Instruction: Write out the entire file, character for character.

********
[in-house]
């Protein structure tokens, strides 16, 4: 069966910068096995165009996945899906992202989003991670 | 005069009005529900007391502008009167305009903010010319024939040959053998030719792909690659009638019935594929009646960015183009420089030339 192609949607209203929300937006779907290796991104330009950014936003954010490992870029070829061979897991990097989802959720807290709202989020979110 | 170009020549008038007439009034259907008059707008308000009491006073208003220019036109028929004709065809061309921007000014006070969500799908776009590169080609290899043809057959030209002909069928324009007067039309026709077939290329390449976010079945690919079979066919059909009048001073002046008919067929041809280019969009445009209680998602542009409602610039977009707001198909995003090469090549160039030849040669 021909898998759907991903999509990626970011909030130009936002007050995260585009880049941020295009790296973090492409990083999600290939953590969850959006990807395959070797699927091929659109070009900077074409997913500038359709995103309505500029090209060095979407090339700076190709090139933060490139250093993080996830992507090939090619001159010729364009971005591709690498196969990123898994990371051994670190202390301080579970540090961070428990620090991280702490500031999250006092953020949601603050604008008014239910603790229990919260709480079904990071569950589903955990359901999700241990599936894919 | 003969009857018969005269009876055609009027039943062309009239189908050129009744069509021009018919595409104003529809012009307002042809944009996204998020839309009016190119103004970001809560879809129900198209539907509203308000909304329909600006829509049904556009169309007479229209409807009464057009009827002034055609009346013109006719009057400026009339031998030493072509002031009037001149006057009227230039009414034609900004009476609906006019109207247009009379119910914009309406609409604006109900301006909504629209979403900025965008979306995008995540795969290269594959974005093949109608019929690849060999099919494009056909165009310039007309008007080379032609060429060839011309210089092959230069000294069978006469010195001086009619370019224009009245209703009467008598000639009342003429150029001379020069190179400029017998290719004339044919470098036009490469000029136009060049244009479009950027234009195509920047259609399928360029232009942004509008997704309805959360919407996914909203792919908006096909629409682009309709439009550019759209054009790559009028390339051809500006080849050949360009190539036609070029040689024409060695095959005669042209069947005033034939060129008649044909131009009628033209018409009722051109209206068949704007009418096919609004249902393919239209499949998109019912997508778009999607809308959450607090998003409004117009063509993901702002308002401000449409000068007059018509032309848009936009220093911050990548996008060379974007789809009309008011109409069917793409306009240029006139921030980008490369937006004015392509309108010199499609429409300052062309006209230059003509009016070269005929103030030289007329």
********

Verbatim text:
[in-house]
């Protein structure tokens, strides 16, 4: 069966910068096995165009996945899906992202989003991670 | 005069009005529900007391502008009167305009903010010319024939040959053998030719792909690659009638019935594929009646960015183009420089030339 192609949607209203929300937006779907290796991104330009950014936003954010490992870029070829061979897991990097989802959720807290709202989020979110 | 170009020549008038007439009034259907008059707008308000009491006073208003220019036109028929004709065809061309921007000014006070969500799908776009590169080609290899043809057959030209002909069928324009007067039309026709077939290329390449976010079945690919079979066919059909009048001073002046008919067929041809280019969009445009209680998602542009409602610039977009707001198909995003090469090549160039030849040669 021909898998759907991903999509990626970011909030130009936002007050995260585009880049941020295009790296973090492409990083999600290939953590969850959006990807395959070797699927091929659109070009900077074409997913500038359709995103309505500029090209060095979407090339700076190709090139933060490139250093993080996830992507090939090619001159010729364009971005591709690498196969990123898994990371051994670190202390301080579970540090961070428990620090991280702490500031999250006092953020949601603050604008008014239910603790229990919260709480079904990071569950589903955990359901999700241990599936894919 | 003969009857018969005269009876055609009027039943062309009239189908050129009744069509021009018919595409104003529809012009307002042809944009996204998020839309009016190119103004970001809560879809129900198209539907509203308000909304329909600006829509049904556009169309007479229209409807009464057009009827002034055609009346013109006719009057400026009339031998030493072509002031009037001149006057009227230039009414034609900004009476609906006019109207247009009379119910914009309406609409604006109900301006909504629209979403900025965008979306995008995540795969290269594959974005093949109608019929690849060999099919494009056909165009310039007309008007080379032609060429060839011309210089092959230069000294069978006469010195001086009619370019224009009245209703009467008598000639009342003429150029001379020069190179400029017998290719004339044919470098036009490469000029136009060049244009479009950027234009195509920047259609399928360029232009942004509008997704309805959360919407996914909203792919908006096909629409682009309709439009550019759209054009790559009028390339051809500006080849050949360009190539036609070029040689024409060695095959005669042209069947005033034939060129008649044909131009009628033209018409009722051109209206068949704007009418096919609004249902393919239209499949998109019912997508778009999607809308959450607090998003409004117009063509993901702002308002401000449409000068007059018509032309848009936009220093911050990548996008060379974007789809009309008011109409069917793409306009240029006139921030980008490369937006004015392509309108010199499609429409300052062309006209230059003509009016070269005929103030030289007329």